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يمنى احمد

on 9 December 2014

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Transcript of Acromegaly

Acromegaly is caused by the pitutary gland overproducing growth hormone (GH) after puberty (the union of epiphysis) .
In adults, a tumor is the most common cause of too much GH production.

Pitutary tumor
Nonpituitary tumors
Most cases of acromegaly are caused by a noncancerous (benign) tumor (adenoma) of the pituitary gland. The tumor secretes excessive amounts of growth hormone.
In a few people with acromegaly, tumors in other parts of the body, such as the lungs, pancreas or adrenal glands, cause the disorder. Sometimes, these tumors actually secrete GH. In other cases, the tumors produce a hormone called growth hormone-releasing hormone (GH-RH), which stimulates the pituitary to make more GH.
Acromegaly is a hormonal disorder that develops when your pituitary gland produces too much growth hormone during adulthood. When this happens, your bones increase in size, including those of your hands, feet and face. Acromegaly usually affects middle-aged adults.

In children who are still growing, too much growth hormone can cause a condition called gigantism. These children have exaggerated bone growth and an abnormal increase in height.

Because acromegaly is uncommon and physical changes occur gradually, the condition often isn't recognized immediately; sometimes not for years. If not treated promptly, acromegaly can lead to serious illness and even become life-threatening. However, available treatments for acromegaly can reduce your risk of complications and significantly improve your symptoms, including the enlargement of your features.

Because Acromegaly tends to progress slowly, early signs may not be readily apparent for several years. Sometimes, people notice the condition only by comparing old photographs.
16. Increased chest size (barrel chest)
1. Enlarged hands and feet
2. Coarsened, enlarged facial features
3. Coarse, oily, thickened skin
4. Excessive sweating and body odor
5. Small outgrowths of skin tissue (skin tags)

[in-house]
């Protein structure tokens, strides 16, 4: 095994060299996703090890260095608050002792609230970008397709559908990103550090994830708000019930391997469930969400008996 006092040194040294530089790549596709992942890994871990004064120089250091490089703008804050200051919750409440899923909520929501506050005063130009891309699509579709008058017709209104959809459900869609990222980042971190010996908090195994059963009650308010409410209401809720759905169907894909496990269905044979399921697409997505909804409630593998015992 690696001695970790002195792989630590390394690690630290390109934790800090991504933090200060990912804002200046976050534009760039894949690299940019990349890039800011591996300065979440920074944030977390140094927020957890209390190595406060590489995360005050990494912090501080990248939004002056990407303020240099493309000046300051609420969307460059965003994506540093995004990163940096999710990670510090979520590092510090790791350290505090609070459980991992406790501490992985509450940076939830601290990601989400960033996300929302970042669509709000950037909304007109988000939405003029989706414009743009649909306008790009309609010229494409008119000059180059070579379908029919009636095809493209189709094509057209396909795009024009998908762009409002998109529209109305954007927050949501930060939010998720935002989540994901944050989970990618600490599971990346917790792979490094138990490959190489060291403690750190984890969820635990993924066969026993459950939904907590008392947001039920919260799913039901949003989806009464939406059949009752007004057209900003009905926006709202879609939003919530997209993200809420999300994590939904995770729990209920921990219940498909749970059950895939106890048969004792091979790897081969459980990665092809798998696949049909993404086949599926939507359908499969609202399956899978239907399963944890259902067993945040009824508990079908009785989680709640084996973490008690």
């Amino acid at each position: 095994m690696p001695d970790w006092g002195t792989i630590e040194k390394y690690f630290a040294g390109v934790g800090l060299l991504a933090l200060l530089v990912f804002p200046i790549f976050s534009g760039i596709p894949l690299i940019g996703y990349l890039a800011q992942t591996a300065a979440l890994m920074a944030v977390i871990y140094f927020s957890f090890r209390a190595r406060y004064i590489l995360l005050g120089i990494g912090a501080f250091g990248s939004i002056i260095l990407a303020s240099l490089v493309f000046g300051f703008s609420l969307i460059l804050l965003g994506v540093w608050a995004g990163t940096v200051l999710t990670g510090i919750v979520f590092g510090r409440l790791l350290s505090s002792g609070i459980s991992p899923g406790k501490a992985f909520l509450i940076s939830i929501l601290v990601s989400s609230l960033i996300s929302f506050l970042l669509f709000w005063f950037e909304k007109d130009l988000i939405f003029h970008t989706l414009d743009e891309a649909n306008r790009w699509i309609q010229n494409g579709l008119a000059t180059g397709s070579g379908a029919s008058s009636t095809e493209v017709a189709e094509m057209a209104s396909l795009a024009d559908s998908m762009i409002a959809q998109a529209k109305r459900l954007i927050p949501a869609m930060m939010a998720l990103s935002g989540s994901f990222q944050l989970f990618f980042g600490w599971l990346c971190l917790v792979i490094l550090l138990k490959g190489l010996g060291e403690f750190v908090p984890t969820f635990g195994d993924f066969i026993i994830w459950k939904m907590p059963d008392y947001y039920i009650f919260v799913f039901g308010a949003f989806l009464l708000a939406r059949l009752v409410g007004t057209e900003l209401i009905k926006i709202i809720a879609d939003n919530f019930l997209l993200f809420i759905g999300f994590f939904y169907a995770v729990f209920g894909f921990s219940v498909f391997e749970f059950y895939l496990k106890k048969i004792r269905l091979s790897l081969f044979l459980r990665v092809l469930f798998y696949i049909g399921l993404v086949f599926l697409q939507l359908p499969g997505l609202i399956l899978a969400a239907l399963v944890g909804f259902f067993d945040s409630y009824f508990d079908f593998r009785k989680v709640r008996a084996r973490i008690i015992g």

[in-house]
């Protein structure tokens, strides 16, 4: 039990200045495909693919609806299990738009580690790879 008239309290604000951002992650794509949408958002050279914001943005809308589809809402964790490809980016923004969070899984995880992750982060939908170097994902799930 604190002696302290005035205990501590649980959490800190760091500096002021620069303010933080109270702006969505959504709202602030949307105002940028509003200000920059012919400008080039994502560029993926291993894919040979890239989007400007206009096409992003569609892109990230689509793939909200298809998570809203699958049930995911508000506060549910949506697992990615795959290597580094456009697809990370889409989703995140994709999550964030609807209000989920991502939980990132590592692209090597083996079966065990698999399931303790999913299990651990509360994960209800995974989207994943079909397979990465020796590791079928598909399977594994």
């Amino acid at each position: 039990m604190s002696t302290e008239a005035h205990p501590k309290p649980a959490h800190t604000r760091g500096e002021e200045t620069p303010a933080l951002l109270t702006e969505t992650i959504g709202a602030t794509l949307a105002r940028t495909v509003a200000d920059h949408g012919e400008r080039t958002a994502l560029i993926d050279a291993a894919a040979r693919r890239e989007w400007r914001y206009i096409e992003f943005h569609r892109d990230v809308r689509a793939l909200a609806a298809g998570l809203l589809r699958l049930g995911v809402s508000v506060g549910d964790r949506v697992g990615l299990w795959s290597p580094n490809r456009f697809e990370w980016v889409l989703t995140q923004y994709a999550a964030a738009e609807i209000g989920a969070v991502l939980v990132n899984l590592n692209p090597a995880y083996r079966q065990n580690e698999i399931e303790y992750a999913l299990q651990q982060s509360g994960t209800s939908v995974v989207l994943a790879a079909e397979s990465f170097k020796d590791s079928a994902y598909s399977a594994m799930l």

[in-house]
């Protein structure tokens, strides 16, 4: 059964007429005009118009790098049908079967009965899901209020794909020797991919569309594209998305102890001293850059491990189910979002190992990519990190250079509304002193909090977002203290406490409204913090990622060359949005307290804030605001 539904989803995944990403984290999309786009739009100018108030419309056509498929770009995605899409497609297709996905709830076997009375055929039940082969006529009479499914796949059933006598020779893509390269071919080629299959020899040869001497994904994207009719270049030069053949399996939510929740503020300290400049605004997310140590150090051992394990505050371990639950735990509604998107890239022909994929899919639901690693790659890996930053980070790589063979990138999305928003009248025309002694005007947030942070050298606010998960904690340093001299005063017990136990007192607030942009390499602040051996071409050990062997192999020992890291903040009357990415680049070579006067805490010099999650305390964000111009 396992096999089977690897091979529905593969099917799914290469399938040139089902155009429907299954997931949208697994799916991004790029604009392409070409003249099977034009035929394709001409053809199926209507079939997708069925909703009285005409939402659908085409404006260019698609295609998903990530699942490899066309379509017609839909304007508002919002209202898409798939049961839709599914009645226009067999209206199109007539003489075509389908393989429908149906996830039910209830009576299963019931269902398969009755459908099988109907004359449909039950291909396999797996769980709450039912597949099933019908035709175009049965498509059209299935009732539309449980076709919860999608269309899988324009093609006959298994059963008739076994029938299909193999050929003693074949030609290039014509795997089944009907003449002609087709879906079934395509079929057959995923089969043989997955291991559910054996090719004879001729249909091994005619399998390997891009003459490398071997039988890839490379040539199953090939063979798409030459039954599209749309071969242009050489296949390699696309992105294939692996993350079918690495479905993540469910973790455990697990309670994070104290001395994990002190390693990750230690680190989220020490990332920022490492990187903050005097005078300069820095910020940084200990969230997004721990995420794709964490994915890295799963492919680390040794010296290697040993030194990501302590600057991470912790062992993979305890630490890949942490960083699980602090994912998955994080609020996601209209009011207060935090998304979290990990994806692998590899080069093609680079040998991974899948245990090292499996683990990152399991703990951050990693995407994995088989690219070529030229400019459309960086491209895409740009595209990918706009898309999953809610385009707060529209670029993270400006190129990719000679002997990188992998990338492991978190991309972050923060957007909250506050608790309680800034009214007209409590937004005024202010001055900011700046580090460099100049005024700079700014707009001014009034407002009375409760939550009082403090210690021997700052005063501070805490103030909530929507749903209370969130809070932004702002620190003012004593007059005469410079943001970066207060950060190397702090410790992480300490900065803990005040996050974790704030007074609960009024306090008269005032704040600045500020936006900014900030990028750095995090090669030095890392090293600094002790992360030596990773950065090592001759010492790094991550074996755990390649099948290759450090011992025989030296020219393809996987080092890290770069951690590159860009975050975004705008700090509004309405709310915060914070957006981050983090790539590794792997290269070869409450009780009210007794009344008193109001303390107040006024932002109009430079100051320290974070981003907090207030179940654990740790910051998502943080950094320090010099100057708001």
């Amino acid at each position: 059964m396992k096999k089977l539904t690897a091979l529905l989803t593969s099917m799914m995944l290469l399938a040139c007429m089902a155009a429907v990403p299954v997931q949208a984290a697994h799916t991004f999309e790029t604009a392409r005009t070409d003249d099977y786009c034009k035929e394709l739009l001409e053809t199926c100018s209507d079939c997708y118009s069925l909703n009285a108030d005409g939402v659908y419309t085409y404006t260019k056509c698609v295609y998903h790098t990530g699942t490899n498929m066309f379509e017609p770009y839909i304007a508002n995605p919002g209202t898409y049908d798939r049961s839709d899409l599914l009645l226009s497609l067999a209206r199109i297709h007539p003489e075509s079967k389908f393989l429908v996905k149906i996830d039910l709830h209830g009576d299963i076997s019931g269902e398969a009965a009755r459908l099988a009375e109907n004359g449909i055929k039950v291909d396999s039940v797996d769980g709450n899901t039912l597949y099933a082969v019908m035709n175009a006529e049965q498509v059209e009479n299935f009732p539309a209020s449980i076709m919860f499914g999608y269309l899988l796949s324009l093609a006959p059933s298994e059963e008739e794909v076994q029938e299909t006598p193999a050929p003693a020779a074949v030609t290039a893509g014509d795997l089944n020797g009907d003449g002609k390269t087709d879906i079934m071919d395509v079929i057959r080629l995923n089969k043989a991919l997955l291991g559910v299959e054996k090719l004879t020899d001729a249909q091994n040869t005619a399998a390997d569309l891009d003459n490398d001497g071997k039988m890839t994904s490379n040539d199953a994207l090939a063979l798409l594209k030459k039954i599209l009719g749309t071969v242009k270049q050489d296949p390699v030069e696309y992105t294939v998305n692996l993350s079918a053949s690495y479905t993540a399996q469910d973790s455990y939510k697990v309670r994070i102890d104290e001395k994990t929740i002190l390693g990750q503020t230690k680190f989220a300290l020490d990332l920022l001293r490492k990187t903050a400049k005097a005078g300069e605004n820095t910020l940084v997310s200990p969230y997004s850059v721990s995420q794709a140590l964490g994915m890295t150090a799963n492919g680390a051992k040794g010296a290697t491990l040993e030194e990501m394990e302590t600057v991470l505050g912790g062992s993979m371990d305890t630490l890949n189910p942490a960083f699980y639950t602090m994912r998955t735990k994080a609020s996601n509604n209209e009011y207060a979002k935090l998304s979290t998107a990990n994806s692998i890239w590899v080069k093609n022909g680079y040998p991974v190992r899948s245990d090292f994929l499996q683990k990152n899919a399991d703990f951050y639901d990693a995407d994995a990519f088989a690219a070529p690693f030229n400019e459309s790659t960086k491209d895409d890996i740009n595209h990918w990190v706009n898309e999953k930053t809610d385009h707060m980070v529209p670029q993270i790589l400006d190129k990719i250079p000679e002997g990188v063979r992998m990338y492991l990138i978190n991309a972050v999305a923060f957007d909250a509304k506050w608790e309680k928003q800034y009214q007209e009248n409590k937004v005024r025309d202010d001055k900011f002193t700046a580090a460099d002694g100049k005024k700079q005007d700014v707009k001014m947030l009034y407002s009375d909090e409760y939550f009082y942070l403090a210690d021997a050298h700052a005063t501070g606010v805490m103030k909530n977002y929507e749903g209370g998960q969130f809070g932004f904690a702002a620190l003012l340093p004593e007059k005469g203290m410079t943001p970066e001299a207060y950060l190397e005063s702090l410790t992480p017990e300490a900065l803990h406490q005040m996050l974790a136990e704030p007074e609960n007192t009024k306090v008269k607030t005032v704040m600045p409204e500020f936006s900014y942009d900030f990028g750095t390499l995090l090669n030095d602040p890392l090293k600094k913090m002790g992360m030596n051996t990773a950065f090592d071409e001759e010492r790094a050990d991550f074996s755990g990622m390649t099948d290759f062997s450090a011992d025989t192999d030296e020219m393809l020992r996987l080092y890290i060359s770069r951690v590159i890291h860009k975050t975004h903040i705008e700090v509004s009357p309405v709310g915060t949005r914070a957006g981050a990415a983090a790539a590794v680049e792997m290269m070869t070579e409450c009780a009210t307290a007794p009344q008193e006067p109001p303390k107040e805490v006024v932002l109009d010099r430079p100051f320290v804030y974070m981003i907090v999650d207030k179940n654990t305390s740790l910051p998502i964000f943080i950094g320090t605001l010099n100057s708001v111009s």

6. Fatigue and muscle weakness
7. A deepened, husky voice due to enlarged vocal cords and sinuses
8. severe snoring due to obstruction of the upper airway
9. Impaired vision
10. Headaches
11. Enlarged tongue
12. Pain and limited joint mobility
13. Menstrual cycle irregularities in women
14. Erectile dysfunction in men
15. Enlarged liver, heart, kidneys, spleen and other organs
Pharmacological Treatment
Non Pharmacological Treatment
1) somatostatin analogues – octreotide (Sandostatin) or lanreotide (Somatuline).
2) Dopamine agonists(Bromocriptine (Parlodel) or (Cabergoline)
3) Growth hormone receptor antagonists:pegvisomant (Somavert)
4) Surgery
5) Radiation therapy

Pharmacological Treatment
These are somatostatin analogues , which stops GH production.
The long-acting forms of these drugs must be injected every 2 to 4 weeks for effective treatment. Most patients with acromegaly respond to this medication.
They are effective for long-term treatment.
They have also been used successfully to treat patients with acromegaly caused by non-pituitary tumors.
Somatostatin analogues are also sometimes used to shrink large tumors before surgery.

Somatostatin analogues – octreotide (Sandostatin) or lanreotide (Somatuline).
For those who are unresponsive to somatostatin analogues, or for whom they are otherwise contraindicated, it is possible to treat using one of the dopamine agonists,.
These have the advantage of being tablets rather than injections.
These drugs can also be used as an adjunct to somatostatin analogue therapy.

Dopamine agonists
( Bromocriptine (Parlodel) or Cabergoline) )
The latest development in the medical treatment of acromegaly is the use of growth hormone receptor antagonists. By blocking the action of the endogenous growth hormone molecules, this compound is able to control disease activity of acromegaly in virtually all patients. Pegvisomant has to be administered subcutaneously by daily injections.
Growth hormone receptor antagonists : pegvisomant (Somavert)
Surgery is most successful in patients with blood GH levels below 40 ng/ml before the operation and with pituitary tumors no larger than 10 mm in diameter. Success depends on the skill and experience of the surgeon.
Complications of surgery may include cerebrospinal fluid leaks, meningitis, or damage to the surrounding normal pituitary tissue, requiring lifelong pituitary hormone replacement.